Less is more - Minimalistic design

If you are lucky enough to be starting from a blank canvas, with no de-cluttering needed beforehand, then achieving the minimalistic look is pretty straightforward.  But you really need to scrape the room down to its bones before you begin, or those cornices, skirting board and architraves will detract from the look you want. The success of a minimalistic scheme depends on keeping it simple, keeping it light and airy and avoiding fussy patterns and too much detail.  Each piece of furniture placed in the room needs to be carefully purchased with thought given to how its shape, contours and colour will affect the balance of the scheme.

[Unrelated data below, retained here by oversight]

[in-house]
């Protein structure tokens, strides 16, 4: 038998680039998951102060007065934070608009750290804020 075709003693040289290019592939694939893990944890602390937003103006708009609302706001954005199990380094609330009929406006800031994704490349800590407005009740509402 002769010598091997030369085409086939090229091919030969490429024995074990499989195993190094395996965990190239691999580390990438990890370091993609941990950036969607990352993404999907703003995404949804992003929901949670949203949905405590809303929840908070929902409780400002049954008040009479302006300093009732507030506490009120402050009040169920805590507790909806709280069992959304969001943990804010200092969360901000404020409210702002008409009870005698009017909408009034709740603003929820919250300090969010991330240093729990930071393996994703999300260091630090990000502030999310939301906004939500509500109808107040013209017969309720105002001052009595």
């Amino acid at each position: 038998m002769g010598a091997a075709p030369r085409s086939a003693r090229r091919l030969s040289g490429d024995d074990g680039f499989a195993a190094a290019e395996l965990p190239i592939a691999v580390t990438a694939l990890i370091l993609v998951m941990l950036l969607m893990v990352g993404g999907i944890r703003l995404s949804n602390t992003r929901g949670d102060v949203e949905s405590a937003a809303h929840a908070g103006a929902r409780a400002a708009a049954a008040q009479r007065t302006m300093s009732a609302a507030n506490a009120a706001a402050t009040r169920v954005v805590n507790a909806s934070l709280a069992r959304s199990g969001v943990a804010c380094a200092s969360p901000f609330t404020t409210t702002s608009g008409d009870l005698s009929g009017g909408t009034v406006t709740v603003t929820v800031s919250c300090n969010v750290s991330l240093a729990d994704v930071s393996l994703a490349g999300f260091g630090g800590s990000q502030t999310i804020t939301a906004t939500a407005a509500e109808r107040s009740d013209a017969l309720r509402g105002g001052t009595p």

Lighting –  a room flooded with natural light is a bonus.  However, if you don’t have this luxury then choosing the right room lighting is essential.  Avoid stark overhead lighting which simply casts unwelcome shadows across the room.  Instead opt for uplighters and wall lights to offer a softer glow and restful waves of light.  Concrete based lights and fittings are particularly in trend at the moment.  Designers are using it to achieve industrial overtones, which work particularly well in loft apartments.

Colour – A spacious, minimalistic room with extended and expanded spaces needs a very simple colour palette.  Cool grey, white and cream create the illusion of space and white reflects the light brilliantly.  Use mirrors to add to this effect by cleverly making space appear larger and direct light around the room.

Furniture – when we think of minimalistic, we often conjure an image of long, modular sofas, with sleek lines and unfussy design.  Streamlining furniture, so that angular design is apparent throughout the room scheme, means that the room comes together in perfect harmony.